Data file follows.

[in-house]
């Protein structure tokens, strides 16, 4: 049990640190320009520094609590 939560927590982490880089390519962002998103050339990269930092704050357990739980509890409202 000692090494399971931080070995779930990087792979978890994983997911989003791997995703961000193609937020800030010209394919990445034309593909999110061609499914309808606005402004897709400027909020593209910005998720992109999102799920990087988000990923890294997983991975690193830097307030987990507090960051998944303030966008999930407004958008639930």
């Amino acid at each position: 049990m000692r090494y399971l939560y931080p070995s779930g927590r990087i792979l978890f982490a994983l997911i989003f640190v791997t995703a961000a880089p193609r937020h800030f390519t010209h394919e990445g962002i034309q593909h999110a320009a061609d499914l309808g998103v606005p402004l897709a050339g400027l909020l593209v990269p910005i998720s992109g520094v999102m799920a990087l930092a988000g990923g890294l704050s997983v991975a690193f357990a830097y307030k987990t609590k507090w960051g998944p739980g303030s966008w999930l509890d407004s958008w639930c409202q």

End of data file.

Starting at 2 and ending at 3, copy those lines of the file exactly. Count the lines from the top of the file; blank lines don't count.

């Protein structure tokens, strides 16, 4: 049990640190320009520094609590 939560927590982490880089390519962002998103050339990269930092704050357990739980509890409202 000692090494399971931080070995779930990087792979978890994983997911989003791997995703961000193609937020800030010209394919990445034309593909999110061609499914309808606005402004897709400027909020593209910005998720992109999102799920990087988000990923890294997983991975690193830097307030987990507090960051998944303030966008999930407004958008639930």
């Amino acid at each position: 049990m000692r090494y399971l939560y931080p070995s779930g927590r990087i792979l978890f982490a994983l997911i989003f640190v791997t995703a961000a880089p193609r937020h800030f390519t010209h394919e990445g962002i034309q593909h999110a320009a061609d499914l309808g998103v606005p402004l897709a050339g400027l909020l593209v990269p910005i998720s992109g520094v999102m799920a990087l930092a988000g990923g890294l704050s997983v991975a690193f357990a830097y307030k987990t609590k507090w960051g998944p739980g303030s966008w999930l509890d407004s958008w639930c409202q």